Ireland's Warm Cold Season

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By Ambrose Clancy
Special to The Washington Post
Sunday, January 23, 2005

WINTER IN IRELAND? Right. Wait until August to go to Mississippi. Be sure to mark your calendar for the rainy season in Chiapas.

One of the key differences that define the Irish, as opposed to the other nationalities in the British Isles, is that Rome, that source of civilization, order and homogeneity, settled Britain but decided to leave Ireland be, naming the place on their maps Hibernia, the land of wintry weather. But some people, even Italians, now actually prefer Erin in winter. There's no accounting for taste, said the man who kissed the cow.

Kevin Myers, a columnist for the Irish Times, is one who sings arias to Ireland in the winter months. "The nights are cold now, and they are longer, but the shortness of the days is offset by their beauty. The hedgerows are losing their leaves with the reluctance of children undressing in a cold bedroom, and around them the great broadleaf trees are touring the colors of the rainbow before going naked for the season which becomes us best: winter. Summer in this country is a fraud . . ."

Myers, it should be disclosed, is never happier than when standing contra mundi, a wit who will never be out-curmudgeoned in a country filled with razor-tongued misanthropes. But he is right on this score -- if you pick your spots. Avoid the flat Irish Midlands, which in winter can remind you of horror film sets. You wouldn't be surprised to come upon a black mass over the next rise or a mad dog howling on a hilltop.

No, go to the West. Take long lovely drives where the towns of Castlebar, Westport and Sligo Town are safe harbors in the sea of moor, bog and mountain. Out of season, when the coach tours are gone and the days shorten, the West seems haunted with melancholy, that feeling of sweetened sorrow the Irish have a lock on. It is a place where landscape rules emotions. It can be grotty, cold and drizzly, but you can spend June in Ireland and have the same weather.

The light at times, late or early in the year, is highly polished, scoured clean and hallucinogenic, providing fragility to things as rooted and ancient as stone. The seasons slipping away from summer turn the land shades of maroon and heather to complement the eternal green. People sometimes are an afterthought here. It's a place Seamus Heaney describes as "the empty amphitheater of the West."

Airlines practically pay you for flights to Shannon and Dublin, and you can get great deals on car rentals and hotel rooms in the larger towns. Once there and rambling around, you will be seen as an individual, not part of a battalion of mass tourists besieging the place. Many attractions and museums will be closed in the small towns, as well as many small-town restaurants, but you will never go hungry. Many pubs in the West serve three meals a day, and the food is good. Europe's feeling for food has even penetrated the locals of small towns. Sometimes it will be plain, but there will be plenty of it. And in the pub, as opposed to chic restaurants, you won't go hungry for Ireland's second most popular indoor winter sport, conversation.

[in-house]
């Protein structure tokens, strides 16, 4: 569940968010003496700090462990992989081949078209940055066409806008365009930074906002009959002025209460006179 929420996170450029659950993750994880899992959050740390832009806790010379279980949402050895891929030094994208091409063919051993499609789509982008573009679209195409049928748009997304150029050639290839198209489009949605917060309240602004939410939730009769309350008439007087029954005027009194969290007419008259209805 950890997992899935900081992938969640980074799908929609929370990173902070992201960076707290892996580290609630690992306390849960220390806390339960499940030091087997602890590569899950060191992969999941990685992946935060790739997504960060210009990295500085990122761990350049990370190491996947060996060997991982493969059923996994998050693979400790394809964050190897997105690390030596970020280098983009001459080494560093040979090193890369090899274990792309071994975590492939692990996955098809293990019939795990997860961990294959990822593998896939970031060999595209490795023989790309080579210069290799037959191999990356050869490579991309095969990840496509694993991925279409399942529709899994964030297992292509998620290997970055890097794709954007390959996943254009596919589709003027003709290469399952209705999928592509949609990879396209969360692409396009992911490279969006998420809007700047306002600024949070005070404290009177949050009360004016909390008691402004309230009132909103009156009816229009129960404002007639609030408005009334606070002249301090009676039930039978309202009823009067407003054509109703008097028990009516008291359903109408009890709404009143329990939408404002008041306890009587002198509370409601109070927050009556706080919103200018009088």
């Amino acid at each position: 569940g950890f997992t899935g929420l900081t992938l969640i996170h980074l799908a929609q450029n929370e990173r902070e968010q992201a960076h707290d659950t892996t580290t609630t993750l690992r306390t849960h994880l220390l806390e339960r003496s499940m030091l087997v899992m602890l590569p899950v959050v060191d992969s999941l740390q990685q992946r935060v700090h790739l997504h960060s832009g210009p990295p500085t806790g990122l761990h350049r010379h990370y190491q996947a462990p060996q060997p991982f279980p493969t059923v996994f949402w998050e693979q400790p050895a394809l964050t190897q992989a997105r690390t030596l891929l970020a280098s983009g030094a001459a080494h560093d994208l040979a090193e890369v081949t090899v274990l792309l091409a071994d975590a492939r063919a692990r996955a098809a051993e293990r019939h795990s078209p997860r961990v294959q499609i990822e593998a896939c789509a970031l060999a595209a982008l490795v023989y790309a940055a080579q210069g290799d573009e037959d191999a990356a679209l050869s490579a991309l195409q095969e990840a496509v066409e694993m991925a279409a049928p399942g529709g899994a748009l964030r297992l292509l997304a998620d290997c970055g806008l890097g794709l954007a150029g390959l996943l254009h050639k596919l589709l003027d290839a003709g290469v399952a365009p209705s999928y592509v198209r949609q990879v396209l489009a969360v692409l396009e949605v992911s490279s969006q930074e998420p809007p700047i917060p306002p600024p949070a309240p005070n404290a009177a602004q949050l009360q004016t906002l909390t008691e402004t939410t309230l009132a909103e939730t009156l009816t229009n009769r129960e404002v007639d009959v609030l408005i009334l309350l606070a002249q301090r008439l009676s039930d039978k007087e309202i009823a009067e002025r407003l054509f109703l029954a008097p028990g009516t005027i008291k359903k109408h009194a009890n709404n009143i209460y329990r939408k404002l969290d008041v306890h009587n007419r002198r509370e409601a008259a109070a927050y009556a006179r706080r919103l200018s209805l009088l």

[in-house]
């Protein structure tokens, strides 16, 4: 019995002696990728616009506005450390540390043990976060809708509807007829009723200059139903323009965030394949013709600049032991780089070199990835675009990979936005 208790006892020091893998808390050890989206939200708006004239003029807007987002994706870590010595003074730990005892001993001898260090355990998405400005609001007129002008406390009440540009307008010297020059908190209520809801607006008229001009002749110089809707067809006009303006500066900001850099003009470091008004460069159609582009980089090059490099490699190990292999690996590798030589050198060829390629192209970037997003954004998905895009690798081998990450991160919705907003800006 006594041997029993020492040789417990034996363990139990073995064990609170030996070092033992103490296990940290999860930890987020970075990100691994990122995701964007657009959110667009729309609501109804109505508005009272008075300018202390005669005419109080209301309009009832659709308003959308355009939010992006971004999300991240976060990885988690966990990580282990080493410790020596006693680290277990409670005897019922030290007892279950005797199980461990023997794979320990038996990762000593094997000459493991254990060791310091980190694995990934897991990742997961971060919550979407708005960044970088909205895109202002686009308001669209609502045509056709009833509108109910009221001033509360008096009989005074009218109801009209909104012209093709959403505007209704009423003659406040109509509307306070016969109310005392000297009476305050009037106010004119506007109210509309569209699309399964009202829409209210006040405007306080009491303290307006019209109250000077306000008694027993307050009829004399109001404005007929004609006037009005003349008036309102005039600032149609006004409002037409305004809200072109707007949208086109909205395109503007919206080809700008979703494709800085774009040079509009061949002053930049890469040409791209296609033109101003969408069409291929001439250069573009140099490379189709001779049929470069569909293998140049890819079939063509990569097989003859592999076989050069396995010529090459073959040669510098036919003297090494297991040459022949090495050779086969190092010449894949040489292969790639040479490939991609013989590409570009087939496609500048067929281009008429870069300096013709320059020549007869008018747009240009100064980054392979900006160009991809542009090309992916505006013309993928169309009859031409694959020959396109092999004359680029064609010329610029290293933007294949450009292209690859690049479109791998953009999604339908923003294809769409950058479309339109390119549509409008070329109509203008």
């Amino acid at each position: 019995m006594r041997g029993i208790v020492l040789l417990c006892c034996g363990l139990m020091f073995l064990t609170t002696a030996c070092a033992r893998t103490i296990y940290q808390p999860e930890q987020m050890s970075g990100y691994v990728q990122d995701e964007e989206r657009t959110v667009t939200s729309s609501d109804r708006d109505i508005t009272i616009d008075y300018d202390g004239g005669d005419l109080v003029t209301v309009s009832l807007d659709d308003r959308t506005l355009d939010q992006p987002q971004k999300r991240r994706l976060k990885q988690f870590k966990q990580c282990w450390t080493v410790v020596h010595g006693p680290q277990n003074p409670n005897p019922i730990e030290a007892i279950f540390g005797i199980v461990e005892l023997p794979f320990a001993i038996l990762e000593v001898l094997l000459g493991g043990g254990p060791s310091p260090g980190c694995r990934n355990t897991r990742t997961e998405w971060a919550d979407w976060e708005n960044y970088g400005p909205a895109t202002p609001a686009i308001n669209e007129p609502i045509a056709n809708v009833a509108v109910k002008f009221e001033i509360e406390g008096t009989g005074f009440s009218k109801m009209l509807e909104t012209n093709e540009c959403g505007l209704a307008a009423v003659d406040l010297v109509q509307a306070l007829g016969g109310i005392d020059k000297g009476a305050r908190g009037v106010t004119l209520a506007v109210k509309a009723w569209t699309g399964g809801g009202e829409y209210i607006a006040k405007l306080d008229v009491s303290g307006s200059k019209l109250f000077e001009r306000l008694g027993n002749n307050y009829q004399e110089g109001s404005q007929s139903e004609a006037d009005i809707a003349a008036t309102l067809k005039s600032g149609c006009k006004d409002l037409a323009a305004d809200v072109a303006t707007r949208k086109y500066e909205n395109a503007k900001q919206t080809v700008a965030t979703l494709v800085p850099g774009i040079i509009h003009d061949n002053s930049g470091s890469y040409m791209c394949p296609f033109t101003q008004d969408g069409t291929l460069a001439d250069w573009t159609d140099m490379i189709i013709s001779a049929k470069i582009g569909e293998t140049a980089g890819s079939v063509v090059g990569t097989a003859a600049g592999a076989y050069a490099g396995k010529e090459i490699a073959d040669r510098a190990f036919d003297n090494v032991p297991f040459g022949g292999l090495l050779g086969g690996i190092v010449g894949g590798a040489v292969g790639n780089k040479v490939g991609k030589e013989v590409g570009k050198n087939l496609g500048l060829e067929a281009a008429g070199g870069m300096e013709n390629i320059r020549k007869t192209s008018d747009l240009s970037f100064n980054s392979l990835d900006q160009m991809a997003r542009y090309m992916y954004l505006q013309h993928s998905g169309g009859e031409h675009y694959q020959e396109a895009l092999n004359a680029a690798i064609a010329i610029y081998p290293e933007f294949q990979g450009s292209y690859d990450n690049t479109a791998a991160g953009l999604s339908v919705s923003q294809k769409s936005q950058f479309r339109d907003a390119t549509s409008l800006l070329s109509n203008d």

Take some time to get to Dublin, that most hospitable city, where all the attractions and museums will be open. The Fair City, along with New York and London, has the best theater in the English-speaking world. Those chic restaurants are there, too, and in the cold months it's easy to book a table after the play. It's a cozy place in winter, with pubs serving rich soups for lunch, and soda bread as dense as cake. In the chilly streets of Dublin there is the comforting smell of rashers and bread in the morning, and coal and turf smoke in the evenings.

It's the time when ghosts are most at home. Laugh, but Irish people are not so quick to disparage people who believe in spirits that reside in places other than bottles. After all, the pagan Irish invented Halloween, the night when there is only the thinnest of veils between this world and that of the dead.

Myers's idea of summer being a fraud has to do with Ireland as a place more than a postcard, and long lingering twilights, salmon jumping though the mist and all the rest of that flapjaw toora-loora-loora. When the short days come, dominated by high rushing skies and a sharp perfume of sea and bog, then what you see, hear and smell teaches you an essential lesson of what makes the Irish separate from most people. It has to do with an unembarrassed belief that there is another, richer life occurring simultaneously with all this fiddle. Call it mysticism, call it whatever you want. But just remember to believe nothing you hear and half of what you see.

W.B. Yeats, Ireland's greatest poet, living or dead -- say that in a pub in Ireland and be ready to defend your position, and sometimes your person -- firmly believed that spirits roamed the world and that you could talk to them and they'd bend your ear back. Edna O'Brien, daughter of County Clare, has written, "You are Irish you say lightly, and allocated to you are the tendencies to be wild, wanton, drunk, superstitious, unreliable, backward, toadying and prone to fits, whereas you know that in fact a whole entourage of ghosts resides in you, ghosts with whom the inner rapport is as frequent, as perplexing, as defiant as with any of the living."

In the winter you'll be spared the most odious traveler outside the wine snob -- the literary cannibal. This is the individual so pumped with condescension that telling tour guides they're misinformed is his greatest joy, and he will happily knock you down on pathological quests to find the last pencil shavings of the master.


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© 2005 The Washington Post Company


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